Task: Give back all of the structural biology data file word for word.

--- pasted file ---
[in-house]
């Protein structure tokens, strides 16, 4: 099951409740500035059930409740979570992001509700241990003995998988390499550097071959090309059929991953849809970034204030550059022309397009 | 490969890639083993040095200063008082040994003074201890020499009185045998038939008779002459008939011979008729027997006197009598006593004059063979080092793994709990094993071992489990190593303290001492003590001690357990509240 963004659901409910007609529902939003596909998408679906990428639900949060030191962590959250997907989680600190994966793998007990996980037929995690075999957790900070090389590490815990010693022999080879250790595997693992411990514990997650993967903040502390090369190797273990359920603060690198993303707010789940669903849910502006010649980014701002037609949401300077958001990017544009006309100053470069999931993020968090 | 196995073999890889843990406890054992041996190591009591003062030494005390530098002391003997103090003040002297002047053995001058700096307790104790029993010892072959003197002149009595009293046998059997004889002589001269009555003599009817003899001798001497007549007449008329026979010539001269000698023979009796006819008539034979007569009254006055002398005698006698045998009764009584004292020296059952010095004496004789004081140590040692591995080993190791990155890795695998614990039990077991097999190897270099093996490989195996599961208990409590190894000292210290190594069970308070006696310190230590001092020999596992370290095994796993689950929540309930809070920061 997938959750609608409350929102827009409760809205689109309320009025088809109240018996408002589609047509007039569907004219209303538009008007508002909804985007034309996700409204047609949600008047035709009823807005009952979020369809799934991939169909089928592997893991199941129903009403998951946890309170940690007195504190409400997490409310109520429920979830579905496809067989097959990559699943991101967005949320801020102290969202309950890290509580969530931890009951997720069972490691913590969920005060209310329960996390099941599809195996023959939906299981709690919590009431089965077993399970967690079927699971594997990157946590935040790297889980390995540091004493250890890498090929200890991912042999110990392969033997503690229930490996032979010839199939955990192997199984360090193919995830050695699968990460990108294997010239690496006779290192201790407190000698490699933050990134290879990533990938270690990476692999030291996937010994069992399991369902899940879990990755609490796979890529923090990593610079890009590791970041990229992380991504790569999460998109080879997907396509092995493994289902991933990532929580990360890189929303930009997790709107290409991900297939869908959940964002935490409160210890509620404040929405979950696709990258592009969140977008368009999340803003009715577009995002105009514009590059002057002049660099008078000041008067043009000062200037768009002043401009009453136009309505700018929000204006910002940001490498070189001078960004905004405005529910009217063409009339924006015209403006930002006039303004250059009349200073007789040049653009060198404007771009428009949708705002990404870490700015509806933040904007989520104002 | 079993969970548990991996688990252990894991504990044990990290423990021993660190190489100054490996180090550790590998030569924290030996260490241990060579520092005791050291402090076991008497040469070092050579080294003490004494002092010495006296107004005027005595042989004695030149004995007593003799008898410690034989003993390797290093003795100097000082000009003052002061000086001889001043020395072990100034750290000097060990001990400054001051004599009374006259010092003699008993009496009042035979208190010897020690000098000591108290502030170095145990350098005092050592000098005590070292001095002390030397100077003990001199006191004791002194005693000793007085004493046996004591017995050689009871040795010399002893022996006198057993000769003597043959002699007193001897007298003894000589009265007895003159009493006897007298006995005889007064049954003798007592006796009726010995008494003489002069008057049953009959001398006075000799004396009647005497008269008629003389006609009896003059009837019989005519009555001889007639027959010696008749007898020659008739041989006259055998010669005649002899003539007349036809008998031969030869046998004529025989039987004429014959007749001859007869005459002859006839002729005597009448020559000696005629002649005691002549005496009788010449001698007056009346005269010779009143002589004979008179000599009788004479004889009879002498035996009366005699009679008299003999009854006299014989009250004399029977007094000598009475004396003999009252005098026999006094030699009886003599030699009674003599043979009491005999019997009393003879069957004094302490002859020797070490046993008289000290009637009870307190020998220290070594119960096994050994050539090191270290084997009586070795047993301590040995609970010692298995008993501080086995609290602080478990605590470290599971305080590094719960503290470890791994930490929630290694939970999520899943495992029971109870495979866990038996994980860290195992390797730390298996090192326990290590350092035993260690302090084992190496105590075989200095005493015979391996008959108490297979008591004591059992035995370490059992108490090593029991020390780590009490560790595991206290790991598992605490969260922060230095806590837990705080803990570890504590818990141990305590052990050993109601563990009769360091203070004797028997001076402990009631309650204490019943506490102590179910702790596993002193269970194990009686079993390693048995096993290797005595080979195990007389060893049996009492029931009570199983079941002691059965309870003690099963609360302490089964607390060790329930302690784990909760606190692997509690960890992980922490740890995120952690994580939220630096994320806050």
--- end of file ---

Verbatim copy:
[in-house]
């Protein structure tokens, strides 16, 4: 099951409740500035059930409740979570992001509700241990003995998988390499550097071959090309059929991953849809970034204030550059022309397009 | 490969890639083993040095200063008082040994003074201890020499009185045998038939008779002459008939011979008729027997006197009598006593004059063979080092793994709990094993071992489990190593303290001492003590001690357990509240 963004659901409910007609529902939003596909998408679906990428639900949060030191962590959250997907989680600190994966793998007990996980037929995690075999957790900070090389590490815990010693022999080879250790595997693992411990514990997650993967903040502390090369190797273990359920603060690198993303707010789940669903849910502006010649980014701002037609949401300077958001990017544009006309100053470069999931993020968090 | 196995073999890889843990406890054992041996190591009591003062030494005390530098002391003997103090003040002297002047053995001058700096307790104790029993010892072959003197002149009595009293046998059997004889002589001269009555003599009817003899001798001497007549007449008329026979010539001269000698023979009796006819008539034979007569009254006055002398005698006698045998009764009584004292020296059952010095004496004789004081140590040692591995080993190791990155890795695998614990039990077991097999190897270099093996490989195996599961208990409590190894000292210290190594069970308070006696310190230590001092020999596992370290095994796993689950929540309930809070920061 997938959750609608409350929102827009409760809205689109309320009025088809109240018996408002589609047509007039569907004219209303538009008007508002909804985007034309996700409204047609949600008047035709009823807005009952979020369809799934991939169909089928592997893991199941129903009403998951946890309170940690007195504190409400997490409310109520429920979830579905496809067989097959990559699943991101967005949320801020102290969202309950890290509580969530931890009951997720069972490691913590969920005060209310329960996390099941599809195996023959939906299981709690919590009431089965077993399970967690079927699971594997990157946590935040790297889980390995540091004493250890890498090929200890991912042999110990392969033997503690229930490996032979010839199939955990192997199984360090193919995830050695699968990460990108294997010239690496006779290192201790407190000698490699933050990134290879990533990938270690990476692999030291996937010994069992399991369902899940879990990755609490796979890529923090990593610079890009590791970041990229992380991504790569999460998109080879997907396509092995493994289902991933990532929580990360890189929303930009997790709107290409991900297939869908959940964002935490409160210890509620404040929405979950696709990258592009969140977008368009999340803003009715577009995002105009514009590059002057002049660099008078000041008067043009000062200037768009002043401009009453136009309505700018929000204006910002940001490498070189001078960004905004405005529910009217063409009339924006015209403006930002006039303004250059009349200073007789040049653009060198404007771009428009949708705002990404870490700015509806933040904007989520104002 | 079993969970548990991996688990252990894991504990044990990290423990021993660190190489100054490996180090550790590998030569924290030996260490241990060579520092005791050291402090076991008497040469070092050579080294003490004494002092010495006296107004005027005595042989004695030149004995007593003799008898410690034989003993390797290093003795100097000082000009003052002061000086001889001043020395072990100034750290000097060990001990400054001051004599009374006259010092003699008993009496009042035979208190010897020690000098000591108290502030170095145990350098005092050592000098005590070292001095002390030397100077003990001199006191004791002194005693000793007085004493046996004591017995050689009871040795010399002893022996006198057993000769003597043959002699007193001897007298003894000589009265007895003159009493006897007298006995005889007064049954003798007592006796009726010995008494003489002069008057049953009959001398006075000799004396009647005497008269008629003389006609009896003059009837019989005519009555001889007639027959010696008749007898020659008739041989006259055998010669005649002899003539007349036809008998031969030869046998004529025989039987004429014959007749001859007869005459002859006839002729005597009448020559000696005629002649005691002549005496009788010449001698007056009346005269010779009143002589004979008179000599009788004479004889009879002498035996009366005699009679008299003999009854006299014989009250004399029977007094000598009475004396003999009252005098026999006094030699009886003599030699009674003599043979009491005999019997009393003879069957004094302490002859020797070490046993008289000290009637009870307190020998220290070594119960096994050994050539090191270290084997009586070795047993301590040995609970010692298995008993501080086995609290602080478990605590470290599971305080590094719960503290470890791994930490929630290694939970999520899943495992029971109870495979866990038996994980860290195992390797730390298996090192326990290590350092035993260690302090084992190496105590075989200095005493015979391996008959108490297979008591004591059992035995370490059992108490090593029991020390780590009490560790595991206290790991598992605490969260922060230095806590837990705080803990570890504590818990141990305590052990050993109601563990009769360091203070004797028997001076402990009631309650204490019943506490102590179910702790596993002193269970194990009686079993390693048995096993290797005595080979195990007389060893049996009492029931009570199983079941002691059965309870003690099963609360302490089964607390060790329930302690784990909760606190692997509690960890992980922490740890995120952690994580939220630096994320806050």